Growing Online Basket Size in the Middle East: (Part 2)
With Saudi Arabia’s new leadership and notable economic reforms, the outlook for foreign ventures and investment is promising. BigOnIT are exploring various opportunities in Food, Healthcare and Food Security in the Middle East.
This blog series provides an update on our ventures in the region, as well as the current business landscape as I see it.
See Part 1: Food Security and Food products in Saudi Arabia
With thousands having access to the Internet and going online every year, in addition to the boost in mobile commerce traffic, the Arab peninsula has become the fastest growing e-commerce sector in the world. According to ArabWorld’s Online Payment Report for 2014, which covers the UAE, Saudi Arabia, Egypt, and Kuwait, the following developments are taking place in the Arab e-commerce sector: 
In the UAE, 60% of the 3.65 million e-commerce customers are located in Dubai, while another 27% are in Sharjah and Abu Dhabi collectively. In Egypt, 27% of e-commerce purchases are paid for with a credit card, while cash on delivery makes up the remainder.
Average cash-on-delivery (COD) orders had a minor decrease of 0.8% in the last year, decreasing from $114 in 2013 to $113 in 2014. Credit card orders meanwhile had a 49% increase in the last year, increasing from $155 in 2013 to $168 in 2014. Overall, there was an increase in e-commerce basket size in the UAE.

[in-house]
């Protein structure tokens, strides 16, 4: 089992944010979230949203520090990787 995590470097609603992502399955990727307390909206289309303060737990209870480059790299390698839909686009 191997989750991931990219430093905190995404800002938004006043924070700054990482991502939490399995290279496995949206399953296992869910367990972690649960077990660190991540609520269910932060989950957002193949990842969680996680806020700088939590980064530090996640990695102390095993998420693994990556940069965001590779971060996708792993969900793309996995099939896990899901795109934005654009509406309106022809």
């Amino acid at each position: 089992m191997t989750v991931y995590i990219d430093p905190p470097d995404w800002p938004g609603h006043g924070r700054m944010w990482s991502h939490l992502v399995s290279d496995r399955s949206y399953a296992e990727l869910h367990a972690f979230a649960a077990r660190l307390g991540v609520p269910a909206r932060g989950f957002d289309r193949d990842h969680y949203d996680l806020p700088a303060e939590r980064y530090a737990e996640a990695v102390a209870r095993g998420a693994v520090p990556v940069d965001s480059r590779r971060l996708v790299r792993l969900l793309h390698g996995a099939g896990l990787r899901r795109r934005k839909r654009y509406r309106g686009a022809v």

Saudi Arabia saw an overall increase in e-commerce basket size. There was an increase of 8% for cash-on-delivery orders in the last year, increasing from $143 in 2013 to $154 in 2014. Credit card orders then saw a 32% increase in the last year, increasing from $96 in 2013 to $127 in 2014.
Egypt saw the largest increase in e-commerce basket size. There was an increase of 16% cash-on-delivery orders in the last year, increasing from $83 in 2013 to $96 in 2014. Credit card orders then saw a 36% increase in the last year, increasing from $71 in 2013 to $96 in 2014.
People in the Arab World transact on mobiles more than the global average. 41% of smartphone users in the Arab World transact online, while only 21.3% of global smartphone users transact online.
18 to 26 year olds make up the largest demographic group of mobile payment users with 39% of the market. This age group is expected to reach $2.45 trillion in transactions worldwide by 2015. The next largest group is the 27 to 39 year olds with 31% of the market, followed by 40 to 61 year olds with 26%, and 62 and older with 3% of the market.
All these indicate that there is a large opportunity for online coffee roasting in Arab countries, particularly Dubai and Saudi Arabia. Not only are young consumers driving coffee consumption, they are also the leading users of e-commerce in the region, proving that online coffee ecosystems have a chance to flourish in the market. It should be emphasized that young consumers specifically look for premium coffee experience coupled with convenience, both aspects that Newbeans CTAPS system can provide.
Of importance will be the provision of COD options and mobile-responsive e-commerce pages given the habits stated above.
In my next post, I’ll be sharing with you the strategy we’ve made for BigOnIT and Newbeans Coffee’s entry to the Middle East and North Africa.